The fact of the matter is development of this site is totally meaningless in terms of boosting transit ridership. This was already a high density neighborhood. A tower full of $2000/month apartments or $800,000 condos does nothing to boost transit ridership or frankly add any usefully synergy whatsoever. Spare the “affordable housing” bull, its a gimmick. This site had the most value as public open space with views across from Boradway looking across the site and Cal Anderson to Mt Rainier. Montreal is a case study in high transit ridership without stacking towers on station sites. In fact, many station sites in Montreal are totally undeveloped and used for public plazas with just the station box entrance to subway. Seattle will never achieve the subway ridership of Montreal either per capita or total, because we’re designing/building a mostly useless gimmicky system that can’t move very many people and bypasses 90% of Seattle neighborhoods in favor of fueling speculative real estate development in outlying areas.

  2. Excited to see this project go up! This, along with Bonney Watson funeral home development, is really going to transform two full blocks on Broadway.

    Now to the most pressing question: What’s the over/under on the “didn’t build it tall enough”, “put too much parking in it”, “affordable housing isn’t really affordable” comments?

  3. Thirty-one thousand square feet and only 428 units?! That’s less than 100 square feet per “apartment.” Too small. Not livable.

    There is too little parking. I demand at least one space per housing unit and one space for each customer of the retail. Imagine how much business will be lost when people can’t park. Parking-less buildings make Seattle less livable. Just imagine what would happen if a person were to park a car in front of my house. That space belongs to me, not to Gertrude Grocery-Getter.

    And don’t give me any lip about light rail. We need parking, not trains. According to Pat Murakami, our next City Councilwoman, most people are mugged within 300 feet of light rail stations or major bus stops.* Pat told a reporter that necklaces and electronics are stolen on light rail trains.* I think I speak for everyone when I say that mass transit is a failed experiment. My car is safe. Buses and trains are not.

    Lastly, although I appreciate that some units will be affordable, it’s important that we charge livable prices to everyone, not just to the poor. I speak for everyone in Seattle when I say that $1,000 for a 500 square foot home with parking is a good price.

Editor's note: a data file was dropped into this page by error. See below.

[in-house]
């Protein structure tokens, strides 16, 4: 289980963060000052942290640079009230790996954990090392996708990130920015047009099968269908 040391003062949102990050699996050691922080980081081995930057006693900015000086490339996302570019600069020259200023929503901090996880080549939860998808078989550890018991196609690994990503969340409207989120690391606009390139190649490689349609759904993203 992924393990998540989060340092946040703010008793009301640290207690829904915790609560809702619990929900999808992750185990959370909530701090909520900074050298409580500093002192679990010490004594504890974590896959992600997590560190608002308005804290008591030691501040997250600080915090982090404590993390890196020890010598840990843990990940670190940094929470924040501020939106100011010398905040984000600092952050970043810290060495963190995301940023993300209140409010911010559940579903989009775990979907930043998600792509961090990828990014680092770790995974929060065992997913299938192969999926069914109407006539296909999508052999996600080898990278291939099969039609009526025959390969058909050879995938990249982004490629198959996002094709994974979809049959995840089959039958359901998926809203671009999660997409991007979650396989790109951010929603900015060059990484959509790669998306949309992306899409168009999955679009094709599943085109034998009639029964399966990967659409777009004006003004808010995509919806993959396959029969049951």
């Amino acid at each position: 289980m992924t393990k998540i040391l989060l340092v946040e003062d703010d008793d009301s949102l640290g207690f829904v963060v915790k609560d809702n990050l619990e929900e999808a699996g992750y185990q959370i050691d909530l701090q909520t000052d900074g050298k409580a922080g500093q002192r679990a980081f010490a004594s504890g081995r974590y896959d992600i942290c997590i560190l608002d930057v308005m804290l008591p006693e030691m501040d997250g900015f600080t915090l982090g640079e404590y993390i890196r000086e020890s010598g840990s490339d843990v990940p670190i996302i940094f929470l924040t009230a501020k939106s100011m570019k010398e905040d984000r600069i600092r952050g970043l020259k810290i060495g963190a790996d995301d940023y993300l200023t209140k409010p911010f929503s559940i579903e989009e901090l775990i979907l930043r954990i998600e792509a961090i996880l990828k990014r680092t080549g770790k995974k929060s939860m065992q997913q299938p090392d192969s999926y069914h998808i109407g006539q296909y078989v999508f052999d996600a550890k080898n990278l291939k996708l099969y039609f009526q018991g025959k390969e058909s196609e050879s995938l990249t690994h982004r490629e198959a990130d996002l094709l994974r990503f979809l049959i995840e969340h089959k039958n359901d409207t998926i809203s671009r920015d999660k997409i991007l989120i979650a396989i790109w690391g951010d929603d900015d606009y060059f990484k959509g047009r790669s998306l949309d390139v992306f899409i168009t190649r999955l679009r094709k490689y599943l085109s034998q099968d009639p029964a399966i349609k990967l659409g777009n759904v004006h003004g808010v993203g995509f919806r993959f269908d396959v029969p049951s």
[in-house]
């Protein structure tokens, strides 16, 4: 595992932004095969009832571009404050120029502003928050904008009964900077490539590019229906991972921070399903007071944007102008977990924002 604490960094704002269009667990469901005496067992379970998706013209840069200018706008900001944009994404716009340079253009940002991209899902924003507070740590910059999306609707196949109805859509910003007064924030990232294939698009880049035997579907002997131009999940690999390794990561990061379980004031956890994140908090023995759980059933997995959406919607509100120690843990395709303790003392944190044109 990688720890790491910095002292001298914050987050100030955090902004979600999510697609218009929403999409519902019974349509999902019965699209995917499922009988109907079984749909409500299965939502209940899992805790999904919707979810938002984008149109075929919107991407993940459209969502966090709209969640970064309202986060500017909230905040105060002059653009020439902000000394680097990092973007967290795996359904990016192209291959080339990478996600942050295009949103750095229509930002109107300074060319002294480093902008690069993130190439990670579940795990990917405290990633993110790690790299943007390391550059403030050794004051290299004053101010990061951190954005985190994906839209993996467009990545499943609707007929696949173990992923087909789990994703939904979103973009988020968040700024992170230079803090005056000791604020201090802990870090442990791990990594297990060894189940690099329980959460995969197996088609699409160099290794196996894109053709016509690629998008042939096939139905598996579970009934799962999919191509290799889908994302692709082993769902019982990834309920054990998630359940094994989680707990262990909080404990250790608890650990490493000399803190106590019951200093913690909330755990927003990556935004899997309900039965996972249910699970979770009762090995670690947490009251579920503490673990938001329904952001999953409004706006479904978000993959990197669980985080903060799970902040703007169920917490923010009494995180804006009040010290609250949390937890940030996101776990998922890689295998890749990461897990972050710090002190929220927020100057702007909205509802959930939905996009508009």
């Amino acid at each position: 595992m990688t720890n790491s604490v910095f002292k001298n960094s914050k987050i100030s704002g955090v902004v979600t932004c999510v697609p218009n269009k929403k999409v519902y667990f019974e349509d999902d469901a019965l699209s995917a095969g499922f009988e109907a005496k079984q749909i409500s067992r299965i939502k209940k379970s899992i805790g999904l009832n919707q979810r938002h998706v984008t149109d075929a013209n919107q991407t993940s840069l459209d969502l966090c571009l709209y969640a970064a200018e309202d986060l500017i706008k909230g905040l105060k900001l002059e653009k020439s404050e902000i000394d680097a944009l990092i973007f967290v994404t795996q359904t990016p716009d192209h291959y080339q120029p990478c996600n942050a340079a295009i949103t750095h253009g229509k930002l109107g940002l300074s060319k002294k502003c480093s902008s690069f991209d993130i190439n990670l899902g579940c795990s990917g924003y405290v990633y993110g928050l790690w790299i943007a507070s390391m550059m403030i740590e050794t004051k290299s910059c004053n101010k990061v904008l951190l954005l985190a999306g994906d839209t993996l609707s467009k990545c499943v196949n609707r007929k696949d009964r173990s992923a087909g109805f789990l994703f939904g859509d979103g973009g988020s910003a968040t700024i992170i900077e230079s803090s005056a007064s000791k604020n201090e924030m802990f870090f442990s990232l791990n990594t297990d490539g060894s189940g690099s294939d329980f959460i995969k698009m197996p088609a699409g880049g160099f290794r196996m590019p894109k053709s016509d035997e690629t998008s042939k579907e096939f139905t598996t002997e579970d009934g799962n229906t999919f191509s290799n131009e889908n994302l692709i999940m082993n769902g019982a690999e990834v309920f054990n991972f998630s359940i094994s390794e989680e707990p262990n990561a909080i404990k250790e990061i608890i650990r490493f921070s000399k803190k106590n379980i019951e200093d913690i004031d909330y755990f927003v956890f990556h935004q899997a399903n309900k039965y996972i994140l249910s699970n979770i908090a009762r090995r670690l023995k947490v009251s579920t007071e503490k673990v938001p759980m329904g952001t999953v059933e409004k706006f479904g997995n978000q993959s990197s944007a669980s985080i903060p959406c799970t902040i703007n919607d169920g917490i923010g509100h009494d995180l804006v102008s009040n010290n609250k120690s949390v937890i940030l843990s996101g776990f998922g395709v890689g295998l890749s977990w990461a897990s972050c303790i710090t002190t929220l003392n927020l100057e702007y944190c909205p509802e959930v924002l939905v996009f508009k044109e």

Make it happen, billionaire housing developers. Seattle residents demand that you keep our city livable.


  4. I think that 216 car parking spaces is about right. It’s a recognition that at least some residents in new buildings will have cars, as opposed to “no parking” new buildings which pretend that no one will (with complicity by the City). And of course there is a need for the businesses in the complex to have some parking for customers.

    • As much as I would like to see no parking due to the proximity to light rail and many bus lines, I concede that there is demand for cars and always will be until there is a robust enough transit system serving a broad enough area and with timely/reliable enough service that it makes travel by car the less appealing option.

  5. Always amazed to see the number of parking spots they create for these kinds of buildings in Seattle. Parking on Capitol Hill is already a nightmare…things are about to get much worse it looks like…

    • Actually, parking on Capitol Hill is quite plentiful – if you’re willing to pay for it. Pay lots and pay garages are rarely full.

      Or are you expecting an abundance of free, unrestricted parking?

      • It’s plentiful because it’s too expensive. If parking were less expensive, whether in lots, on the street, or in garages, a lot of businesses and restaurants on Broadway would be doing better than they are. And not going t**ts up after a few months, or a year. But they’re not. Because like it or not, people with cars DO have options to drive and take business elsewhere, where they don’t have to pay for parking– and they do.